Littering may be a crime but litter patrols are often over-zealous with inappropriate fines.
What is needed is a sea change in attitude: if everyone – or even most people – picked up litter and disposed of it responsibly, we would have streets and countryside to be proud of, like many other nations.
All you need is a bag, commitment and perhaps gloves.
Closed circuit television and assiduous prosecution can significantly reduce fly-tipping.
However, the greater risk of ‘littering’ is global, from non-biodegradable plastic entering the oceans from ten of the world’s largest rivers. Until this is tackled effectively, our bequest to future generations runs the risk that the Anthropocene epoch will become the Plasticene era.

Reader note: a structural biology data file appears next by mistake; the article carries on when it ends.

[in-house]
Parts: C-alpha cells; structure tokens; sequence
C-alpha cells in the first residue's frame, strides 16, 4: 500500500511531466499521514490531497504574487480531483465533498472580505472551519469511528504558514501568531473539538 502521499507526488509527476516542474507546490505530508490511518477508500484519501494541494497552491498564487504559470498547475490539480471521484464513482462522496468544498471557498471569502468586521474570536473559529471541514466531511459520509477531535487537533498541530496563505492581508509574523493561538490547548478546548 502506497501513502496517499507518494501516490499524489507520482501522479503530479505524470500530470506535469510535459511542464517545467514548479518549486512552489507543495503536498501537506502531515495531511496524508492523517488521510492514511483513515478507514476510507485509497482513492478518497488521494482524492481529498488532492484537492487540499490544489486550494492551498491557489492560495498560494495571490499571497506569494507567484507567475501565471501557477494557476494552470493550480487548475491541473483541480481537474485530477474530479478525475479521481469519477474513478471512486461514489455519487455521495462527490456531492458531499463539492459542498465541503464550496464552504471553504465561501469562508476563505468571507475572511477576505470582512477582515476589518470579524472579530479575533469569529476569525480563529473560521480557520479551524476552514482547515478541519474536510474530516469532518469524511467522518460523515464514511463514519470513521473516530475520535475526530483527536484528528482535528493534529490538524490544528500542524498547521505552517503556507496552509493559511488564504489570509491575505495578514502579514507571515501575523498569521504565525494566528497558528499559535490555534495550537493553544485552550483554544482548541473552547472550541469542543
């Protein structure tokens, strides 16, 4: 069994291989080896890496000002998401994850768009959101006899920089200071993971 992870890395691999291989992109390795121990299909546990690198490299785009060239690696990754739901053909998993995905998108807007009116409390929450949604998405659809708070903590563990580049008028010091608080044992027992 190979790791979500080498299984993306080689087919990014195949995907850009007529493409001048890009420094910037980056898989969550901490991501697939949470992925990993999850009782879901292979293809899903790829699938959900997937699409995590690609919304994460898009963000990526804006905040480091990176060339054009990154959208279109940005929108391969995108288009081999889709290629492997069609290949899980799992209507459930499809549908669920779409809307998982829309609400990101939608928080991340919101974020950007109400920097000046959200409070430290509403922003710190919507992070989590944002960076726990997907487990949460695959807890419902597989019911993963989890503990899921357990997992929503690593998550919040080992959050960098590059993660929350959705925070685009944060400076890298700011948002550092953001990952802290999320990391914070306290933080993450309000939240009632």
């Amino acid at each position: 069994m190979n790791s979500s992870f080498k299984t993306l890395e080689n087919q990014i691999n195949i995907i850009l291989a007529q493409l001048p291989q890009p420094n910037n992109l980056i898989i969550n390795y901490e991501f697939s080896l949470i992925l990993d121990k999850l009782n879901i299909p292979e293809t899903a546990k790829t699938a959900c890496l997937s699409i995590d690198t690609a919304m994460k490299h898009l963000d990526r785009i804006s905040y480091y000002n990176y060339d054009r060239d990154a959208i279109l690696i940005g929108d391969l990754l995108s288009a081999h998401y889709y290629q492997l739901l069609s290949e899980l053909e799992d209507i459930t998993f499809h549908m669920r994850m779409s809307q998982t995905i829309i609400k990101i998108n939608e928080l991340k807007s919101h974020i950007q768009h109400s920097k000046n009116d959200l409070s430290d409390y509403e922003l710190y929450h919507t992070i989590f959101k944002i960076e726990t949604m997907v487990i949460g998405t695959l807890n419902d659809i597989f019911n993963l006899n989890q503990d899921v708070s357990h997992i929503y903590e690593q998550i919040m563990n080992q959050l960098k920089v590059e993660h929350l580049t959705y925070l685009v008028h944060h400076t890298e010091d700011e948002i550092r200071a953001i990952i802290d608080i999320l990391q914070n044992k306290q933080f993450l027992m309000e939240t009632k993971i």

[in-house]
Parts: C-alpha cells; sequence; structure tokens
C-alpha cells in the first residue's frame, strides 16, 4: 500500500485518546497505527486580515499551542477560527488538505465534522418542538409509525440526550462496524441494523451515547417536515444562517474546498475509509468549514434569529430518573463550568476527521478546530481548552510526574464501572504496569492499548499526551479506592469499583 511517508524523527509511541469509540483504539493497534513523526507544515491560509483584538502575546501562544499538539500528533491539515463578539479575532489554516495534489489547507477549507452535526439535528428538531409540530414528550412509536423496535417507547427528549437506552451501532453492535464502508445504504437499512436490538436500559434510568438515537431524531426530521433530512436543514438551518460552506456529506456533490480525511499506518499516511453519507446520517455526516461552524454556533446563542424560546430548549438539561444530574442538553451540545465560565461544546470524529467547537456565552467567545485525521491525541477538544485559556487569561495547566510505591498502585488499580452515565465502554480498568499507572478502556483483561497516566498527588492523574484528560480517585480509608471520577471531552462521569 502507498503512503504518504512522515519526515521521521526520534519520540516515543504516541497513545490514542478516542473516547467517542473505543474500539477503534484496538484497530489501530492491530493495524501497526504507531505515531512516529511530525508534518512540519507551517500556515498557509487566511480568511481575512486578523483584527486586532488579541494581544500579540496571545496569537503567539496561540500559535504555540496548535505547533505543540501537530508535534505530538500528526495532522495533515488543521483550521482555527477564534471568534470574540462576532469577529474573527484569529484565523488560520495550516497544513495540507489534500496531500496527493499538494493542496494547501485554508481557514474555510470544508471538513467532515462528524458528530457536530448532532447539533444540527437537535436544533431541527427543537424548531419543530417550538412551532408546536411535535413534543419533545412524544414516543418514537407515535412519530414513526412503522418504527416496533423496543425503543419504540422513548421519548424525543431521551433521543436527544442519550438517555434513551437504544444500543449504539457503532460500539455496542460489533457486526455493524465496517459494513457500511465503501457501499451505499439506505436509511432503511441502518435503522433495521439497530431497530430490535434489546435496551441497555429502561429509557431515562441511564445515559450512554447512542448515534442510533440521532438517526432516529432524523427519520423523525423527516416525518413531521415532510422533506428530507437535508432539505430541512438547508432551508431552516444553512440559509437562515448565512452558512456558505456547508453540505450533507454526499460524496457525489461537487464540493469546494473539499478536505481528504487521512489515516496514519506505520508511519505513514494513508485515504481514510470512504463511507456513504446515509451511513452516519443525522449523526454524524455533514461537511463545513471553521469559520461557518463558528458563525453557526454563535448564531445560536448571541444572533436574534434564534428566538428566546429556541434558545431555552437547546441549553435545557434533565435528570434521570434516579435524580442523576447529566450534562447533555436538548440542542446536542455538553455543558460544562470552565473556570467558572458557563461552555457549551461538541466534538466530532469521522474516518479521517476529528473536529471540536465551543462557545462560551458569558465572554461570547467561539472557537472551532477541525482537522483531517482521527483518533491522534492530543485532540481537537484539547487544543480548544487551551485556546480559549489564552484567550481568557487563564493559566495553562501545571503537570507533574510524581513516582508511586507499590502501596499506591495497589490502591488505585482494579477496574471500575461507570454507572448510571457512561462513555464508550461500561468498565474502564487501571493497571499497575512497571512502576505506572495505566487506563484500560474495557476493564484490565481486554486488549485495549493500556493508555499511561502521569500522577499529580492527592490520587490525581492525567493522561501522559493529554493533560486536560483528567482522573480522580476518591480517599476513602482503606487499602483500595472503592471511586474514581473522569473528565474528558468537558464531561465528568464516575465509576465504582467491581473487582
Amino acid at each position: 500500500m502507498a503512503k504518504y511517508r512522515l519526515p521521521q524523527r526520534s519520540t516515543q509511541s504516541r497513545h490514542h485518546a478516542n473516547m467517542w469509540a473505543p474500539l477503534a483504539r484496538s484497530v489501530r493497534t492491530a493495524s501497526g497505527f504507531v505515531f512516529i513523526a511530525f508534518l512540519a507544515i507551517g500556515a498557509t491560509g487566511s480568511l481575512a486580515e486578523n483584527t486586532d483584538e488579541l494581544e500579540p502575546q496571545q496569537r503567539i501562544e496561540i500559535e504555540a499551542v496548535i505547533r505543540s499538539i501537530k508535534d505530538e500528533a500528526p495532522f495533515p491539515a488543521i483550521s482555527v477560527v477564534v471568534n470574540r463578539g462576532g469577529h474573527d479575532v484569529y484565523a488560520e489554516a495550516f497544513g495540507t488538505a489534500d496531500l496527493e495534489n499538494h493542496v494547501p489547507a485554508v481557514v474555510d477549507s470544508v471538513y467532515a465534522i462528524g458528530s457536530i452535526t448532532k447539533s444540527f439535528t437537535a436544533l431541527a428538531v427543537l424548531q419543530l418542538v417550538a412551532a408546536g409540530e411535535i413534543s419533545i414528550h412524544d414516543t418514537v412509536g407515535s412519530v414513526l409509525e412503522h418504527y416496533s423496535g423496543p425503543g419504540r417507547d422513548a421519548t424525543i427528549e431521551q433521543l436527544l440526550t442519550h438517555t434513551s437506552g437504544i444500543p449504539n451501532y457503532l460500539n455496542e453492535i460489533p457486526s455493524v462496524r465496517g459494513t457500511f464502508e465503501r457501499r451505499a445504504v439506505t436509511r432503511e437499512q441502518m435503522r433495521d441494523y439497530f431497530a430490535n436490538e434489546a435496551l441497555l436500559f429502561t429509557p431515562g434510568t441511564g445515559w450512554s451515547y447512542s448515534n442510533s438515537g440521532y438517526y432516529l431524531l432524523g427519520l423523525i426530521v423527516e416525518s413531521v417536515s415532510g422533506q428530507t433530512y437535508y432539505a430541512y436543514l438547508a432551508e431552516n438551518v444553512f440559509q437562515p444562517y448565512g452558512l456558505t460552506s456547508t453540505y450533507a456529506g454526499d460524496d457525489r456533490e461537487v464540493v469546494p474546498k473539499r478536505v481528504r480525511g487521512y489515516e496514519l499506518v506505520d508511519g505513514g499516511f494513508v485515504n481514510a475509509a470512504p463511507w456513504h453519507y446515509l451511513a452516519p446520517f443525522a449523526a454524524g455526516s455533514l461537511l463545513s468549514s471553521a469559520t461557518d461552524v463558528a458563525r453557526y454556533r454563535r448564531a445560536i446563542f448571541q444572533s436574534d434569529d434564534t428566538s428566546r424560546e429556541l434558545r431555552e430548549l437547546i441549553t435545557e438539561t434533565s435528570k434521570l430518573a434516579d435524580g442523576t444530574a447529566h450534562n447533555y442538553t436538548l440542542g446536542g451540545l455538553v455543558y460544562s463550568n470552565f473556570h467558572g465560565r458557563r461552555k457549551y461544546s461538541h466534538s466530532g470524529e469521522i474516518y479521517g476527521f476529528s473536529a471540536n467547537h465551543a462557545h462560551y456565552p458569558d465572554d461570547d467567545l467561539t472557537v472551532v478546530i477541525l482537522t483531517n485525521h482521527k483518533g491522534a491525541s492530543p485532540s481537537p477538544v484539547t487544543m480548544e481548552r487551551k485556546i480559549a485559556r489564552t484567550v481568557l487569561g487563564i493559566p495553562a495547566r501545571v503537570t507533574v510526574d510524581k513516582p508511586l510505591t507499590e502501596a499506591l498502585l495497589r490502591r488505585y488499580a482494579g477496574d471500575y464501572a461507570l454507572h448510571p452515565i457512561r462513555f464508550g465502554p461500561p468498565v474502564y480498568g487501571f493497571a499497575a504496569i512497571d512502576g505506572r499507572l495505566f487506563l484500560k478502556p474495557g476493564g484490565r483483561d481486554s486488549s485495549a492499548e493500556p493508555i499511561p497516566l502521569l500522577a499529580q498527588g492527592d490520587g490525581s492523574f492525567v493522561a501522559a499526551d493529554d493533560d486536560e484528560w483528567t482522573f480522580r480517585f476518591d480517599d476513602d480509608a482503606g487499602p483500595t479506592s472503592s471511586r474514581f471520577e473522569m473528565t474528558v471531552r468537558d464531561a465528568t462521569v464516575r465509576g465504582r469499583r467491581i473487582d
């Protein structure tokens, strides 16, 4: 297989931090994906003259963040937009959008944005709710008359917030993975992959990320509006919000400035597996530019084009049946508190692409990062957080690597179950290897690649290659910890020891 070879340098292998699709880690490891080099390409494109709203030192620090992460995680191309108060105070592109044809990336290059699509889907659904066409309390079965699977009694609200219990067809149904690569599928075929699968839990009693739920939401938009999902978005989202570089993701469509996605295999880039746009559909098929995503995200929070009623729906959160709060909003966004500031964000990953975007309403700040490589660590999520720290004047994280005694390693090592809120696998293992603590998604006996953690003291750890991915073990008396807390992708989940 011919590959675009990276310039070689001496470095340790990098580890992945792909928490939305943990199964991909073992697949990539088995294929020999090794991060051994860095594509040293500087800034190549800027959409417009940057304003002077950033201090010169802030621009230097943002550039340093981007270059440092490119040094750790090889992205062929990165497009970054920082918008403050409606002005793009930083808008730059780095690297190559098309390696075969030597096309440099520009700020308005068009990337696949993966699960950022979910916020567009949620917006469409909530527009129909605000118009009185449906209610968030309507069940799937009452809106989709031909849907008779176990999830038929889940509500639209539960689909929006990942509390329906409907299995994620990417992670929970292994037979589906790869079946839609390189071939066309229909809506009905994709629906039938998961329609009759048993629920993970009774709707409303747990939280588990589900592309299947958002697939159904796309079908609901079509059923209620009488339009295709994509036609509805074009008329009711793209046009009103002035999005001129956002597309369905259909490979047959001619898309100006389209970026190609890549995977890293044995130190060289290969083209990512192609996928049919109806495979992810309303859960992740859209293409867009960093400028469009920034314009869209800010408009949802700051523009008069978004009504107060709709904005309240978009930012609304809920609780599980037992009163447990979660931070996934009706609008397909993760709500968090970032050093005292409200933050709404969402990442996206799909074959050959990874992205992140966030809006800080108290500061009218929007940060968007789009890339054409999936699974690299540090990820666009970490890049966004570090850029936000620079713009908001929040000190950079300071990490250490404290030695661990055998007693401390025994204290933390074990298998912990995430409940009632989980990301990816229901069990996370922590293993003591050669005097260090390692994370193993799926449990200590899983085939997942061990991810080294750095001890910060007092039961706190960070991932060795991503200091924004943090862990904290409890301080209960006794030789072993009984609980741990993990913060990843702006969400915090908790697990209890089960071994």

Plastic accounts for 70 percent of all litter in the ocean and by 2050 the world’s seas will contain more plastic by weight than fish.
The collection of oceanic flotsam may one day be possible by technology such as the Sea-Vax (produced by a Herstmonceux company), sea bins, sea booms and other devices, and the use of plastic-degrading organisms.
The worst offending areas could be pressurised to attack the plastic problem, but even better would be public conscientiousness and corporate consciences.
Solving it would be a well-deserved legacy of, and tribute to, Sir David Attenborough and his Blue Planet Two campaign.
Back Lane, Waldron